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Where Will Amazon.com Be in 5 Years?

By Chris Neiger – Apr 14, 2020 at 11:00AM

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The e-commerce behemoth isn't finished growing just yet.

With so much uncertainty surrounding many companies due to coronavirus, it's natural for investors to wonder how large companies will weather the current crisis and what they'll look like a few years from now.

Of course, it's impossible to predict precisely what will happen with Amazon (AMZN -1.57%) in the coming years. Still, the company's current lineup of strong businesses provides a good roadmap of what we can expect from Amazon in the near future. Let's take a closer look. 

An Amazon worker in a delivery truck looks at a smartphone with another worker standing by the window

Image source: Amazon.

Amazon will continue leading the e-commerce market in the U.S. 

Amazon is the leading e-commerce company in the U.S. with an estimated 39% of all online purchases happening on the company's platform. To give you some perspective on just how big Amazon's lead is, the company's largest competitor, Walmart, has just 5% of the market. Earning that top spot is no small feat, and the position creates a massive moat around Amazon's business that other companies will find nearly impossible to overcome.

The current coronavirus crisis only serves to solidify the need for online shopping and home delivery of everything from soap to clothes. And don't expect the sudden increase in online ordering for necessities to drop off once COVID-19 becomes a thing of the past. Many online shopping holdouts are likely now understanding the benefits and ease of e-commerce and might continue the practice even when social distancing is no longer required. 

Investors can expect the company to learn a lot about consumer demand and even more about shipping logistics from the current crisis that will allow it to make its service even better in the coming years. 

The company will still dominate the cloud computing market 

E-commerce is Amazon's largest business by revenue, but the company's most lucrative business is its cloud computing company, Amazon Web Services (AWS). In the most recent quarter, Amazon's e-commerce sales in the U.S. totaled $53.7 billion, with $1.9 billion in operating income. Meanwhile, AWS brought in $9.9 billion in revenue, with $2.6 billion in operating income.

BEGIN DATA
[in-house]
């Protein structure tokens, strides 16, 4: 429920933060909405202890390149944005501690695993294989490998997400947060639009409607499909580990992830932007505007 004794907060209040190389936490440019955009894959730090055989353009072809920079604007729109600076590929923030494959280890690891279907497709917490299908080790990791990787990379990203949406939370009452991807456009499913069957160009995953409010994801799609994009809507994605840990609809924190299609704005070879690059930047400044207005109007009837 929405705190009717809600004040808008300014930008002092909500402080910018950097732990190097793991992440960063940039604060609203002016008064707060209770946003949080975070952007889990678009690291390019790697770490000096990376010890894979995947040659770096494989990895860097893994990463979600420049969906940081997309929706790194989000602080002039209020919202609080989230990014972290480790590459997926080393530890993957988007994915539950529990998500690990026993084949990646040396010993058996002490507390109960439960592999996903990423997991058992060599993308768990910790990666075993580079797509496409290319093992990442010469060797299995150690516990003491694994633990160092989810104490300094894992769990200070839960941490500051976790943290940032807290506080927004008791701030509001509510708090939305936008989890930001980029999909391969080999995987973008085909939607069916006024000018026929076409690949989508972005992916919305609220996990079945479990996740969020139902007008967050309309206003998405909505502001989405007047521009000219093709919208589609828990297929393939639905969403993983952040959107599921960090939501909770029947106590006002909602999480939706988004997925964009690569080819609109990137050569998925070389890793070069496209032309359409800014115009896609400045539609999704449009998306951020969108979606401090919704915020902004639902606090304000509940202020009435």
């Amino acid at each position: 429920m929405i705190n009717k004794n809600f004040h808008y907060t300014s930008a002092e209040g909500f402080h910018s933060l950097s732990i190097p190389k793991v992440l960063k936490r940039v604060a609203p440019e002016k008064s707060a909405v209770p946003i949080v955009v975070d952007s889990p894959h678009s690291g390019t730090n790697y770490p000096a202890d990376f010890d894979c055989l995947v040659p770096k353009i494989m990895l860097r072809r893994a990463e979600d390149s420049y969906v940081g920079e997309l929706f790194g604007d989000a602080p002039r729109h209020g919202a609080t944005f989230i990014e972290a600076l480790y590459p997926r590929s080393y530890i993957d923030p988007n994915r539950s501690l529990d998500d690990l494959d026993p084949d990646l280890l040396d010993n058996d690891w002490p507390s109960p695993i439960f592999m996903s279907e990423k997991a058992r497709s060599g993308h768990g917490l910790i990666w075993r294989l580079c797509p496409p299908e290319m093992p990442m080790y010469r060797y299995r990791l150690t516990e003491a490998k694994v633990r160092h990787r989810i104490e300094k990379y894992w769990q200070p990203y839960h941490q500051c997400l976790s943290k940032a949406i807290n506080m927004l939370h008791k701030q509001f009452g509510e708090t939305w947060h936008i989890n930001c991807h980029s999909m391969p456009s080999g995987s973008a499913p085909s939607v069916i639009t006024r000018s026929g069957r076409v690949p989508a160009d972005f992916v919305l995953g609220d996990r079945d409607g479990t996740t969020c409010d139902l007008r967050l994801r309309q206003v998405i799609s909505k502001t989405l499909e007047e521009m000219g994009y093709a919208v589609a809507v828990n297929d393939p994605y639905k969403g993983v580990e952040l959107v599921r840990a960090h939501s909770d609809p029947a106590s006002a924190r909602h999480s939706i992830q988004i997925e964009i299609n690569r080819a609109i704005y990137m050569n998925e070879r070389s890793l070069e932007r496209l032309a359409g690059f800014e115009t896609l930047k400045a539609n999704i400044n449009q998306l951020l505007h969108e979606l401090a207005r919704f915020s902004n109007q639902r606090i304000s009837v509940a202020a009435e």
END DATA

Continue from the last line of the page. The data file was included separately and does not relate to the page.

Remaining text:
AWS leads the pack when it comes to cloud computing market share, taking 33% of the cloud infrastructure market. For comparison's sake, Microsoft's Azure is Amazon's largest competitor, and it holds 18% of the market. 

With Amazon's current lead in cloud computing and the segment's revenue growing 34% in the most recent quarter, there's no reason the company can't continue to dominate in this business five years from now. 

Don't count out the company's other bets

Finally, one of the great things about Amazon is the fact that its CEO, Jeff Bezos, is laser-focused on expanding the company well beyond a traditional e-commerce business. That vision has already led to Amazon's fantastic growth, and it'll likely continue in the coming years as well.

For example, it purchased PillPack in 2018, which puts the company squarely in the middle of the $335 billion pharmacy market, and Amazon's most recent move into the healthcare market comes from its purchase of Transcribe Medical, a company that automatically transcribes conversations between doctors and their patients.

The point is, Bezos is always looking for new ways to grow Amazon, and five years from now, you can bet the company will have its hands in even more businesses as it pursues new ways to be an essential part of its customers' lives. 

Keep this in mind in the short term

While Amazon's five-year potential is huge, there will likely be some volatility in the short term due to the coronavirus and the impact the virus will have on the U.S. economy.

This means there will probably be some big swings with Amazon's (and nearly every other publicly traded company's) share price. But over the long term, Amazon's businesses are in fantastic shape to continue growing, and the company's focus on expanding into new markets should help Amazon remain a fantastic long-term investment years from now.

John Mackey, CEO of Whole Foods Market, an Amazon subsidiary, is a member of The Motley Fool's board of directors. Teresa Kersten, an employee of LinkedIn, a Microsoft subsidiary, is a member of The Motley Fool's board of directors. Chris Neiger has no position in any of the stocks mentioned. The Motley Fool owns shares of and recommends Amazon and Microsoft and recommends the following options: long January 2021 $85 calls on Microsoft, short January 2021 $115 calls on Microsoft, short January 2022 $1940 calls on Amazon, and long January 2022 $1920 calls on Amazon. The Motley Fool has a disclosure policy.

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